- Membrane transporters can be capitalized to optimize brain exposure of potentially neuroprotective compounds in traumatic brain injury (TBI) and ischemic brain injury; repurposing transporter inhibitors/inducers can expedite clinical translation of such treatment strategies.
- Microparticle populations found in peripheral biofluid samples can be a target for assessment of post-traumatic brain injury or disease progression as well as prophylaxis or amelioration of injury progression.
- Plasma extracellular vesicles of neural origin can be the source of biomarkers and may provide a unique window for studying organ-specific cellular processes in living humans and for following responses to experimental treatments. For example, a profile of exosomal peptides may serve as a blood test for Alzheimer’s disease (AD) and other neurological diseases.
- Nanoparticle and extracellular vesicles (EV)-based therapies hold the promise of personalized medicine.
- Opportunities for developing the building blocks for in vitro models of the neuro/vascular/blood unit exist, despite the challenges. For example, iPSC-derived brain microvascular endothelial cells (BMECs) can be used as a research tool to explore drug permeability and disease at the human BBB.
- Isogenic patient-derived models of the neurovascular unit can be used for biomarker identification, the study of disease progression, and therapeutic testing.
- Patient-specific neurovascular unit models may complement or replace animal models.
- In silico predictive modeling is advancing rapidly and at the current pace will be able to capture most biological processes within 10 years.
As our understanding of both the complex interactions among the various cellular and molecular components of the BBB and the interdependency of the brain and other organ systems with BBB function grows, more opportunities to advance research that leads to new BBB diagnostic and treatment modalities will emerge.
Published in Fluids and Barriers of the CNS 14, Article number: 12 (2017)
Margaret Ochocinska, PhD
Translational Blood Science and Resources Branch
Division of Blood Diseases and Resources
Workshop Chairs and Session Chairs
- Berislav Zlokovic, MD, PhD, Workshop Chair, University of Southern California
- Peter Searson, PhD, Workshop Co-Chair, Johns Hopkins School of Medicine
- Richard Kraig, MD, PhD, Session Chair, University of Chicago Medical Center
- Julia Ljubimova, MD, PhD, Session Chair, Cedars-Sinai Medical Center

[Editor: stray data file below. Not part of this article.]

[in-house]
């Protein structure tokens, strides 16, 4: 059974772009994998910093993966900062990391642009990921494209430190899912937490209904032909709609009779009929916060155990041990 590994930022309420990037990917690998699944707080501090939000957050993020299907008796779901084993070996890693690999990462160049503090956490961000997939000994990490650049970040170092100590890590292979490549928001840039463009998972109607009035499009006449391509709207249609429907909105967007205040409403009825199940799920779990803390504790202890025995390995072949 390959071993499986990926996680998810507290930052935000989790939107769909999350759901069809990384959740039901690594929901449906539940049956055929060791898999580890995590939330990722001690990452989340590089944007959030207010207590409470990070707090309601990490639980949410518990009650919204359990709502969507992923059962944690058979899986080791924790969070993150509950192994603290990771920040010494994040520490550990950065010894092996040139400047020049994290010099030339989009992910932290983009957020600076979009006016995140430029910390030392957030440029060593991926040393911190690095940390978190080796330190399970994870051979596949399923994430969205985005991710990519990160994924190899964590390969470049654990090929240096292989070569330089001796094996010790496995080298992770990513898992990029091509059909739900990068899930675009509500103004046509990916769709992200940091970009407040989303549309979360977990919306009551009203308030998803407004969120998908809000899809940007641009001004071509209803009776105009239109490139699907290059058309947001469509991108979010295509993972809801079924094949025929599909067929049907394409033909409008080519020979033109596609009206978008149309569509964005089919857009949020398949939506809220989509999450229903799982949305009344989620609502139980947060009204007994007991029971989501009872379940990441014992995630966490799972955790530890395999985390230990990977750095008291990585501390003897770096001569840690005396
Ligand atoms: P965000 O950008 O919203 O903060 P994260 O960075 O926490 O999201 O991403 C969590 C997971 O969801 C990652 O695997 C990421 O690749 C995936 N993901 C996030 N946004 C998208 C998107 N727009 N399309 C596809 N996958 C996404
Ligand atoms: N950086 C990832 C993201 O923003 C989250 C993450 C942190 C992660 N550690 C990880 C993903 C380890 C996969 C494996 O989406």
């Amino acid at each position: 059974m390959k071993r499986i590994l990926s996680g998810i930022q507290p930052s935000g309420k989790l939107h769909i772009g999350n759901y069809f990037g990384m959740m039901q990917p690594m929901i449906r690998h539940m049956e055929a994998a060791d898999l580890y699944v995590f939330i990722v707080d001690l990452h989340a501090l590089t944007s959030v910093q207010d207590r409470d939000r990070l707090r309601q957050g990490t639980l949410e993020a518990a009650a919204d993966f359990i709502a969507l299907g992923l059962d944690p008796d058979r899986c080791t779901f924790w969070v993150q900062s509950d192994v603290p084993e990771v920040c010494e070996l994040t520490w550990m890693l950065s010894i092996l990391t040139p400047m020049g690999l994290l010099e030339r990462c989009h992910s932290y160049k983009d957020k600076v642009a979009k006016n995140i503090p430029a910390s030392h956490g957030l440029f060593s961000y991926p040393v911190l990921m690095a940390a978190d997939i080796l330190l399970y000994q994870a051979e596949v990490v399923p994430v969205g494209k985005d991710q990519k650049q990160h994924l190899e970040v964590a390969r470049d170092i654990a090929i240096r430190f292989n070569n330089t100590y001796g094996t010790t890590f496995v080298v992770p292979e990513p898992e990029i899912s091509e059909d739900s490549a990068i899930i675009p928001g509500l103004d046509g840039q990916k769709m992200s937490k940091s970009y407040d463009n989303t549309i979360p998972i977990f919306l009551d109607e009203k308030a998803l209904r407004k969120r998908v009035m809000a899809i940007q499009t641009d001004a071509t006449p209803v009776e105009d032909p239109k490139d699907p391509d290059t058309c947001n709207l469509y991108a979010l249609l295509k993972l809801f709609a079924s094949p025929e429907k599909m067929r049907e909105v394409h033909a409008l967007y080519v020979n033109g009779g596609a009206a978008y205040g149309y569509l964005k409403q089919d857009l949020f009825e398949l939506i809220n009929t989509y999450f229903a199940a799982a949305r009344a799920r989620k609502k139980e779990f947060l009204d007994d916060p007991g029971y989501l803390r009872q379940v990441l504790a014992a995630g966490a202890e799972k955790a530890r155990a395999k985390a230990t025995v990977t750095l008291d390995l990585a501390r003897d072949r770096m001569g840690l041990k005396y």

- A Tamara Crowder, PhD, Session Chair, Combat Casualty Care Research Program, DoD
- William Banks, MD, FACE, University of Washington
- Todd Mainprize, MD, Sunnybrook Health Sciences Center
- Katerina Akassoglou, PhD, UCSF School of Medicine
- Jacquelyn Brown, PhD, Vanderbilt University
- Robert Clark, MD, University of Pittsburgh
- Scott Diamond, PhD, Penn Center for Molecular Discovery
- Michael Goodman, MD, University of Cincinnati
- Justin Hanes, PhD, Johns Hopkins University
- Dimitrios Kapogiannis, MD, National Institute of Aging, NIH
- Efstathios Karathanasis, PhD, Case Western Reserve University
- Anastasia Khvorova, PhD, University of Massachusetts Medical School
- Donald Marion, MD, Defense and Veterans Brain Injury Center
- A.C. Matin, PhD, Stanford University
- Edward Neuwelt, MD, Oregon Health & Science University and the Portland Veterans Affairs Medical Center
- Sergiu Pasca, MD, Stanford University
- Eric Shusta, PhD, University of Wisconsin – Madison
- Alexander Stegh, PhD, Northwestern University
- Martin Ulmschneider, PhD, Johns Hopkins University
- Alex Valadka, PhD, Virginia Commonwealth University
- Kendall Van Keuren-Jensen, PhD, TGen Center for Noninvasive Diagnostics
- Theresa Whiteside, PhD, University of Pittsburgh
- Huang-Ge Zhang, PhD, University of Louisville
Workshop Steering Committee
- Margaret Ochocinska, PhD, Chair, NHLBI, NIH
- A Tamara Crowder, PhD, Combat Casualty Care Research Program, DoD
- Kristin Fabre, PhD, NCATS, NIH
- Andrei Kindzelski, MD, PhD, NHLBI, NIH
- Lillian Kuo, PhD, NIAID, NIH
- Lei Xiao, MD, PhD, NHLBI, NIH
- Christina Liu, PhD, PE, NCI, NIH
- Tania Lombo, PhD, NCATS, NIH
- Martha Lundberg, PhD, NHLBI, NIH
- Anthony Pusateri, PhD, Combat Casualty Care Research Program, DoD
- Pothur Srinivas, PhD, NHLBI, NIH
- Danilo Tagle, PhD, NCATS, NIH
- William Timmer, PhD, NCI, NIH
- Michel Twery, PhD, NHLBI, NIH
- Ronald Warren, PhD, NHLBI, NIH
Welcome and Introduction
Keynote Address - Current State of the Field
Blood Sciences Session – Part One
Blood Sciences Session – Part Two
Exosome Therapeutics Session
Open Microphone Discussion and Panel - Blood Brain Interface I
Keynote Address - From Blood-Brain Barrier to Blood-Brain Interface
Next Generation in vitro BBB Models Session
Blood Brain Barrier Delivery and Targeting Session
Open Microphone Discussion and Panel - Blood Brain Interface II
Wrap-up and Next Steps/Adjourn
- National Heart, Lung, and Blood Institute, NIH
- National Cancer Institute, NIH
- National Center for Advancing Translational Sciences, NIH
- Extracellular RNA Communication Program, NIH Common Fund
- Combat Casualty Care Research Program, DoD